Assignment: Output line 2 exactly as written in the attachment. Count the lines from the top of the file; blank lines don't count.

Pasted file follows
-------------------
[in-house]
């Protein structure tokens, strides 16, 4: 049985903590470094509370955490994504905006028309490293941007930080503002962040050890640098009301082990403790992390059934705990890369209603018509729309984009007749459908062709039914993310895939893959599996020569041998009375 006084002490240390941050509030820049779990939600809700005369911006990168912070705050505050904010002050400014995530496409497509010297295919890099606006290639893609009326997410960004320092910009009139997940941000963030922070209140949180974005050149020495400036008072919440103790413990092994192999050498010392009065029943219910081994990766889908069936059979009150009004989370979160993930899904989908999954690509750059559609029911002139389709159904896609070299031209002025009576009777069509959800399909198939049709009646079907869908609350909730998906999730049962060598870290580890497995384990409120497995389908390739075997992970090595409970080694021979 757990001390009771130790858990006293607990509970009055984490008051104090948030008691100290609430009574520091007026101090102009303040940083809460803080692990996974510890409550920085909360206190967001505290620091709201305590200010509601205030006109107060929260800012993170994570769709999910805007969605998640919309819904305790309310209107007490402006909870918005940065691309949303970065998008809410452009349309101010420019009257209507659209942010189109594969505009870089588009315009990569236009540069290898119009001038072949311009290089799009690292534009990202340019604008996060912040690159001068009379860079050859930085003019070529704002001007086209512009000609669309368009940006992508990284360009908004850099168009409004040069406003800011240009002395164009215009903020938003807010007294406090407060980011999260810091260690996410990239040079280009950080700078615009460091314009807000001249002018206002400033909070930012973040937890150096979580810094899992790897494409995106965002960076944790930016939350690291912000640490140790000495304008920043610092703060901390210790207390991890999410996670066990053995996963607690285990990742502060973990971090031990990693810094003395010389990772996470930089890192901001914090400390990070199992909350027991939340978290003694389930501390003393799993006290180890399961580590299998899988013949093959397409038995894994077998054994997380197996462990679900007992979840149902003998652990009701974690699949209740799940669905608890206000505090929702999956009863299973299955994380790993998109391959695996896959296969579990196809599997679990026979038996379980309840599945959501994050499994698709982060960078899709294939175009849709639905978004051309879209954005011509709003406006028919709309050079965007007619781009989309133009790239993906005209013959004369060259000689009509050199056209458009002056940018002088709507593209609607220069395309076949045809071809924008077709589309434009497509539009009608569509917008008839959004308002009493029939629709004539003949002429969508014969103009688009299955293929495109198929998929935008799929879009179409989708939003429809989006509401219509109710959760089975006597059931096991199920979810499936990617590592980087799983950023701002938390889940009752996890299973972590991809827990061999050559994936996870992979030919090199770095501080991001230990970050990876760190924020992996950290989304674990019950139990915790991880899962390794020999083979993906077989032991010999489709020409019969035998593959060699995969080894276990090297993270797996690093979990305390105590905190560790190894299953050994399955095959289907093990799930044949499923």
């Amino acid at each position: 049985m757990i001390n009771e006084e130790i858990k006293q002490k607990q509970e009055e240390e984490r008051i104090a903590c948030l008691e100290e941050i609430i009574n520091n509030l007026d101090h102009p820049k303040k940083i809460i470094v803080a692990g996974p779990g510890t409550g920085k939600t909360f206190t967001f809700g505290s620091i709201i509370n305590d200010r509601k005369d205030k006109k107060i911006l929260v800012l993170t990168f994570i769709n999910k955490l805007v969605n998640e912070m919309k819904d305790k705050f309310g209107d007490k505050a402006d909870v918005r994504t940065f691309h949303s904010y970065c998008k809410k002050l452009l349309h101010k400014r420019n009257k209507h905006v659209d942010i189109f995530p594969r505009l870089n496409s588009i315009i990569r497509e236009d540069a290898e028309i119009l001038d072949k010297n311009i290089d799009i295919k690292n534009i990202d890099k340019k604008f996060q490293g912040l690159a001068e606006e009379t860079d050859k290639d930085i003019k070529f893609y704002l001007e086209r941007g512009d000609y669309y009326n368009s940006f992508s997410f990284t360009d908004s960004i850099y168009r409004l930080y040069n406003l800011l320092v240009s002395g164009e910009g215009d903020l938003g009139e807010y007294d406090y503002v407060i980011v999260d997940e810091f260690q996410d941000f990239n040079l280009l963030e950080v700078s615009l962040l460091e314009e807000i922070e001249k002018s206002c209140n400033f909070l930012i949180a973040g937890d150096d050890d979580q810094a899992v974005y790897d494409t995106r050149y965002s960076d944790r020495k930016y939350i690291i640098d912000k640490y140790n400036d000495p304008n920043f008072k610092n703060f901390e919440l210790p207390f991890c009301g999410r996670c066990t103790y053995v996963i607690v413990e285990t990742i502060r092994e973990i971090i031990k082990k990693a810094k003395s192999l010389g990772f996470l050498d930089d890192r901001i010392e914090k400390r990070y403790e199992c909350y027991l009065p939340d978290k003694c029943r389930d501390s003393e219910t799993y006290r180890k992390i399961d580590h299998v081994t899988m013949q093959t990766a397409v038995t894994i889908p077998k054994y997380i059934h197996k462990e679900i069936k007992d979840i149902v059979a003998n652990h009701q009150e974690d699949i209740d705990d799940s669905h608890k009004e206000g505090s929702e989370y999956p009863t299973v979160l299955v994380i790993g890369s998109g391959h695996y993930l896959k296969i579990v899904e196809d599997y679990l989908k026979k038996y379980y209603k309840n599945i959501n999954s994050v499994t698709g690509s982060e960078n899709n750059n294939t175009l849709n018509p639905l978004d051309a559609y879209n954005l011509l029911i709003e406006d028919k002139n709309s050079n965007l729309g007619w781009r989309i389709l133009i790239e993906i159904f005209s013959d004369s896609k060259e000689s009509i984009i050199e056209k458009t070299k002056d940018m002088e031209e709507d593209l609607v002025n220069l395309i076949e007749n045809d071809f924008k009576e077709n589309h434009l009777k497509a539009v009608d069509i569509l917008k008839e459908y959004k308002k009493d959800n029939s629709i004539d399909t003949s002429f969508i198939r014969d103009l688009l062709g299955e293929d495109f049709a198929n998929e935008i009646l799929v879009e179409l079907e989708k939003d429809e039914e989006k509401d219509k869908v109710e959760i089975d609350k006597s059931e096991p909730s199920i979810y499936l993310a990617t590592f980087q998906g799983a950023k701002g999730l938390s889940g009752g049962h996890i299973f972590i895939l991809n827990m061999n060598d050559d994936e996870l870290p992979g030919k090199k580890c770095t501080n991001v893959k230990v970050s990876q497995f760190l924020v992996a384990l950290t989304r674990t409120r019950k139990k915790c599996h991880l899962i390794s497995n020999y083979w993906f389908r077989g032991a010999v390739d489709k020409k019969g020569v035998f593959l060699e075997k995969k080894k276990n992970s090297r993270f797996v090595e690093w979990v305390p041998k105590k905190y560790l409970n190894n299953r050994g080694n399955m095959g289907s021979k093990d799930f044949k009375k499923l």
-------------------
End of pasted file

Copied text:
């Protein structure tokens, strides 16, 4: 049985903590470094509370955490994504905006028309490293941007930080503002962040050890640098009301082990403790992390059934705990890369209603018509729309984009007749459908062709039914993310895939893959599996020569041998009375 006084002490240390941050509030820049779990939600809700005369911006990168912070705050505050904010002050400014995530496409497509010297295919890099606006290639893609009326997410960004320092910009009139997940941000963030922070209140949180974005050149020495400036008072919440103790413990092994192999050498010392009065029943219910081994990766889908069936059979009150009004989370979160993930899904989908999954690509750059559609029911002139389709159904896609070299031209002025009576009777069509959800399909198939049709009646079907869908609350909730998906999730049962060598870290580890497995384990409120497995389908390739075997992970090595409970080694021979 757990001390009771130790858990006293607990509970009055984490008051104090948030008691100290609430009574520091007026101090102009303040940083809460803080692990996974510890409550920085909360206190967001505290620091709201305590200010509601205030006109107060929260800012993170994570769709999910805007969605998640919309819904305790309310209107007490402006909870918005940065691309949303970065998008809410452009349309101010420019009257209507659209942010189109594969505009870089588009315009990569236009540069290898119009001038072949311009290089799009690292534009990202340019604008996060912040690159001068009379860079050859930085003019070529704002001007086209512009000609669309368009940006992508990284360009908004850099168009409004040069406003800011240009002395164009215009903020938003807010007294406090407060980011999260810091260690996410990239040079280009950080700078615009460091314009807000001249002018206002400033909070930012973040937890150096979580810094899992790897494409995106965002960076944790930016939350690291912000640490140790000495304008920043610092703060901390210790207390991890999410996670066990053995996963607690285990990742502060973990971090031990990693810094003395010389990772996470930089890192901001914090400390990070199992909350027991939340978290003694389930501390003393799993006290180890399961580590299998899988013949093959397409038995894994077998054994997380197996462990679900007992979840149902003998652990009701974690699949209740799940669905608890206000505090929702999956009863299973299955994380790993998109391959695996896959296969579990196809599997679990026979038996379980309840599945959501994050499994698709982060960078899709294939175009849709639905978004051309879209954005011509709003406006028919709309050079965007007619781009989309133009790239993906005209013959004369060259000689009509050199056209458009002056940018002088709507593209609607220069395309076949045809071809924008077709589309434009497509539009009608569509917008008839959004308002009493029939629709004539003949002429969508014969103009688009299955293929495109198929998929935008799929879009179409989708939003429809989006509401219509109710959760089975006597059931096991199920979810499936990617590592980087799983950023701002938390889940009752996890299973972590991809827990061999050559994936996870992979030919090199770095501080991001230990970050990876760190924020992996950290989304674990019950139990915790991880899962390794020999083979993906077989032991010999489709020409019969035998593959060699995969080894276990090297993270797996690093979990305390105590905190560790190894299953050994399955095959289907093990799930044949499923």